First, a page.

4. A final walk through may be performed the day of or before closing to verify the property is in the same condition it was in when the process began.
5. At the closing table the buyer and seller sign all closing documents. At the conclusion of the closing the representative from the title company or your attorney will record the deed and any other documents with the appropriate registry of deeds.
After all of the documents have been signed and payments exchanged, buyers generally take possession of the keys unless a separate agreement has been reached to allow the seller stay in the property for a period after closing.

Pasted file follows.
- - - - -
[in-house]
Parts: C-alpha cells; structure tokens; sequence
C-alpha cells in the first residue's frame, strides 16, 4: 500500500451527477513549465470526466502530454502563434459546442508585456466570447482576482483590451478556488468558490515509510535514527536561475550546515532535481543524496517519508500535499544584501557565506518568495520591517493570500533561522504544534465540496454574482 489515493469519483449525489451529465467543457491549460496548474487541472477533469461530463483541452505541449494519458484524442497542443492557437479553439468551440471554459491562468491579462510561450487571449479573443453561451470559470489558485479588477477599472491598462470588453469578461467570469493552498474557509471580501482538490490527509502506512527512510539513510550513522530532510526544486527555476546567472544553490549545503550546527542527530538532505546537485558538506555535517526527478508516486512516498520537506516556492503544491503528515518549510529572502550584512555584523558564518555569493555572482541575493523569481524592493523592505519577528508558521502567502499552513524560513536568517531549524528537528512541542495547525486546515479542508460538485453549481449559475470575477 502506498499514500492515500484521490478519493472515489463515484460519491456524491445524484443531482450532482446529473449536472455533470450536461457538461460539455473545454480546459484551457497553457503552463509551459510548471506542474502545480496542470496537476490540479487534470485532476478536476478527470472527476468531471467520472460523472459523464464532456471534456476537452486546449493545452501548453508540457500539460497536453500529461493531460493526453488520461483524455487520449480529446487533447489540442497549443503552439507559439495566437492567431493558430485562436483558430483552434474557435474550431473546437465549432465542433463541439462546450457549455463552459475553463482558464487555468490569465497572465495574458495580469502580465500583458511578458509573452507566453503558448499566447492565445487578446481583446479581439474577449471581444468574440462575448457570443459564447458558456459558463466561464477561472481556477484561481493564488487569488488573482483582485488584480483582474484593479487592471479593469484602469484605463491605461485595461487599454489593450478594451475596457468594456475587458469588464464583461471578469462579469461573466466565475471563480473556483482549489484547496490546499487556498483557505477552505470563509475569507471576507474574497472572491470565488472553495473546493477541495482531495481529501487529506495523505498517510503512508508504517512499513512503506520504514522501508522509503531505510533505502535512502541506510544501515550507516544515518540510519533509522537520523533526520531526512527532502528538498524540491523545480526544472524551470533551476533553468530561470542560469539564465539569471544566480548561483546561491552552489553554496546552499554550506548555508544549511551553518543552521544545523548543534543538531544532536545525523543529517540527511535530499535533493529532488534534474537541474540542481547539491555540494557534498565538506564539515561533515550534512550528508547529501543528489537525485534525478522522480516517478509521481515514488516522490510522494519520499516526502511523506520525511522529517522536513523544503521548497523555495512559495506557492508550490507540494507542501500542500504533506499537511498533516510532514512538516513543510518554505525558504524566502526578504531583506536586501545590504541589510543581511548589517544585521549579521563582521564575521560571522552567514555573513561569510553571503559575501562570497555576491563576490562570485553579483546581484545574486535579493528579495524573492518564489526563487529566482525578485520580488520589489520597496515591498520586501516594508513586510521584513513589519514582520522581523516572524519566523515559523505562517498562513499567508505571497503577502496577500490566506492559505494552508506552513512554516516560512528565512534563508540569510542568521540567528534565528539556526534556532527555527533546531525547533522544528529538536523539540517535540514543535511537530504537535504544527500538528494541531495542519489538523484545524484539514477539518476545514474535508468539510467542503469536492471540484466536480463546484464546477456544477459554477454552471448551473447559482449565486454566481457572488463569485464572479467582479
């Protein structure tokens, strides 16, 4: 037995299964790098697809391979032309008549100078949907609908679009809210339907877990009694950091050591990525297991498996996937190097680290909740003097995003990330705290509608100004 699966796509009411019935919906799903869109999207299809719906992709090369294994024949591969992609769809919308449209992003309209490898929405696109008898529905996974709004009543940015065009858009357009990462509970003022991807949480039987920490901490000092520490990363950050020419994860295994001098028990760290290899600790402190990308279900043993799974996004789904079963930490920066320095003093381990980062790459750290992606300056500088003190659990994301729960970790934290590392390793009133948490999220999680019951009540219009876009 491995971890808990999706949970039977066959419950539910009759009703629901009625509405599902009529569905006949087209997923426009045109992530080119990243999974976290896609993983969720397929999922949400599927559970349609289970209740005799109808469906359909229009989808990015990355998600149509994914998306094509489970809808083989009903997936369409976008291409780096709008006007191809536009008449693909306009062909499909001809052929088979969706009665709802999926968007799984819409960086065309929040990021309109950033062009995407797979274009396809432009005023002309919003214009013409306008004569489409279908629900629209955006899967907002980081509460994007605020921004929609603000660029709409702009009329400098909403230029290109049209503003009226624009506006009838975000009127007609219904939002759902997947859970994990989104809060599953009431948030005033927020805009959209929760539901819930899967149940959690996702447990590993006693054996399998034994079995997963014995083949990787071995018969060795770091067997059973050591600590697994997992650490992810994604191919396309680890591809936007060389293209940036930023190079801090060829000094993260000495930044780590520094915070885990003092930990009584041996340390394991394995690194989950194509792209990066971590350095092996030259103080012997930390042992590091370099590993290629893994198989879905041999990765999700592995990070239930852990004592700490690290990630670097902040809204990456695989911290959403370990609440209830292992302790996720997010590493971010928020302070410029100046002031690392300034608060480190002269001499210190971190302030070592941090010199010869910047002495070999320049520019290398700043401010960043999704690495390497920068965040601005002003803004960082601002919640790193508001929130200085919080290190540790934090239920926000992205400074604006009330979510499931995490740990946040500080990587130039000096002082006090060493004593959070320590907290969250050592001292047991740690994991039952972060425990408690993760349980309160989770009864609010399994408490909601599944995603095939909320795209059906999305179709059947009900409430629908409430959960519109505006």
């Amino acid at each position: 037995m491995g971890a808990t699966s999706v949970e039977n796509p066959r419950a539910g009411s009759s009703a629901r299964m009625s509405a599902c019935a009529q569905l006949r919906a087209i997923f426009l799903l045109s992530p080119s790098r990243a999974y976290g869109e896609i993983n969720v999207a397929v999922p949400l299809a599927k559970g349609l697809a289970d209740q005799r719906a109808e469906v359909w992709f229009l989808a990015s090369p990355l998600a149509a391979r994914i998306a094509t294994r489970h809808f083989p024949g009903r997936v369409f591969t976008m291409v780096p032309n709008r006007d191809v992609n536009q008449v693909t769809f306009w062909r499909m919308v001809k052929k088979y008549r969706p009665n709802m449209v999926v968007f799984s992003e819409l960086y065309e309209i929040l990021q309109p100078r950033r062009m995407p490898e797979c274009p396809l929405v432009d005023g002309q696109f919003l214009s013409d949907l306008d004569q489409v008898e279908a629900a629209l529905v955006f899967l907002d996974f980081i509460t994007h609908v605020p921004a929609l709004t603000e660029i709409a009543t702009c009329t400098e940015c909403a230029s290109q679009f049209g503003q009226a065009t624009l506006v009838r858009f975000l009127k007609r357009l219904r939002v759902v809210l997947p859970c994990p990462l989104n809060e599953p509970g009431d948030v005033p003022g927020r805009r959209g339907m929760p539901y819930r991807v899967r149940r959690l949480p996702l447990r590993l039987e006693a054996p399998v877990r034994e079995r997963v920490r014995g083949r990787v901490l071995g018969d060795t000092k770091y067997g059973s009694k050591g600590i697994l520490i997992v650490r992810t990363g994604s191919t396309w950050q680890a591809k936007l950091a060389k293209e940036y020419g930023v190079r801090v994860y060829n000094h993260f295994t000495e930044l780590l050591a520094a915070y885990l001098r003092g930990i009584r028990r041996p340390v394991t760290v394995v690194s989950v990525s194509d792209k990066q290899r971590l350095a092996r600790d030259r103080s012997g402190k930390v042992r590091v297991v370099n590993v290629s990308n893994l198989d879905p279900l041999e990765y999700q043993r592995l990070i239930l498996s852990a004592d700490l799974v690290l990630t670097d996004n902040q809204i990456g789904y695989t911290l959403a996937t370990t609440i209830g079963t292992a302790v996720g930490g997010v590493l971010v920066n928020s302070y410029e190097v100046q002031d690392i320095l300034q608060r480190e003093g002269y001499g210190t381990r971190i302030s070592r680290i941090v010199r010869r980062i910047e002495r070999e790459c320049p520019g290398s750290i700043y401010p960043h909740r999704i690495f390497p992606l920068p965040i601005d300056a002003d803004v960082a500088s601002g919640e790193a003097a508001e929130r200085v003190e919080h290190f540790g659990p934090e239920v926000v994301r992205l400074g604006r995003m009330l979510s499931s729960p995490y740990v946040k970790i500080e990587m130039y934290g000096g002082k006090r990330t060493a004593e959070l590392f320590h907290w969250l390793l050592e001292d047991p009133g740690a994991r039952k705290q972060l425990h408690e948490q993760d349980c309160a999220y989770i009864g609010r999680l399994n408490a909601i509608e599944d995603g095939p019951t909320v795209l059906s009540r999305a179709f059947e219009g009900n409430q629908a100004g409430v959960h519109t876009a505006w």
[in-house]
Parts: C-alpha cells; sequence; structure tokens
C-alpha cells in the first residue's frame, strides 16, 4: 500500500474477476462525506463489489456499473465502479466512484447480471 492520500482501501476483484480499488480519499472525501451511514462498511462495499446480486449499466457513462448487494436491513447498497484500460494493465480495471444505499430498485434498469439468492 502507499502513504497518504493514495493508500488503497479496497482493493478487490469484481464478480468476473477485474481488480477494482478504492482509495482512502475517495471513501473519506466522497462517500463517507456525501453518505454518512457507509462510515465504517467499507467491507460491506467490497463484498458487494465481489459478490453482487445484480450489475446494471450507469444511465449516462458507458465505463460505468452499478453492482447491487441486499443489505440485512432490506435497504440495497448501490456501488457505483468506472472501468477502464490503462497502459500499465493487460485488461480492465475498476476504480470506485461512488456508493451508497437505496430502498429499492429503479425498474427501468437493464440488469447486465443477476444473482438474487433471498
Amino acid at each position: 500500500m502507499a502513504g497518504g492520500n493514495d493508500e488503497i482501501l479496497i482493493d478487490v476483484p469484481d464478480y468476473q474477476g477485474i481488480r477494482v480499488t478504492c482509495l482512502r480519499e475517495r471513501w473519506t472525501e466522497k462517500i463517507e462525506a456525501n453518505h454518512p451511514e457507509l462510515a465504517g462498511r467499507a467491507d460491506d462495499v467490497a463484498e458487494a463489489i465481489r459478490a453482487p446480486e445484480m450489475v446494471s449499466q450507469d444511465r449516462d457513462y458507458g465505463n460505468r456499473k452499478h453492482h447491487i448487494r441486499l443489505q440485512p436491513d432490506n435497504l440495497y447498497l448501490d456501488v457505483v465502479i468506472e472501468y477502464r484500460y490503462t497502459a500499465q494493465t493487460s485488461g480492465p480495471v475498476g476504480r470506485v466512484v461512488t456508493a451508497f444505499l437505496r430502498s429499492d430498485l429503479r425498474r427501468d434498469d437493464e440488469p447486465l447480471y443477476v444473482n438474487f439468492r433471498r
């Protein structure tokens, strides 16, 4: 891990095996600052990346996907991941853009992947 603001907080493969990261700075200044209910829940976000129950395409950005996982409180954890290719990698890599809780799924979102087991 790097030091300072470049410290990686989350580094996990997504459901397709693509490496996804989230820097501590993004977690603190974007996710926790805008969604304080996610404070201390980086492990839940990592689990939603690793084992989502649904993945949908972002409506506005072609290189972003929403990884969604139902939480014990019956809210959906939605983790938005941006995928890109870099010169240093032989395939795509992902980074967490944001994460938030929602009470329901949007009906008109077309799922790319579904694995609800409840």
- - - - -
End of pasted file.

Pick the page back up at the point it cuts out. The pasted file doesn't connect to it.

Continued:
An important thing to consider if you are paying off a home equity line of credit, also referred to as a HELOC. These are usually open ended loans that allow you to borrow on them for a designated period of time. Therefore, if you pay off the balance, the mortgage that is the security interest for repayment may not get discharged. When paying the loan in full, you must request in writing to have the loan marked paid in full and discharged.
In New Hampshire, the Department of Revenue Administration is responsible for equalizing the value of property in each municipality. Equalization is used to accurately apportion county and school district taxes among the cities and towns and to distribute state revenues to the cities and towns.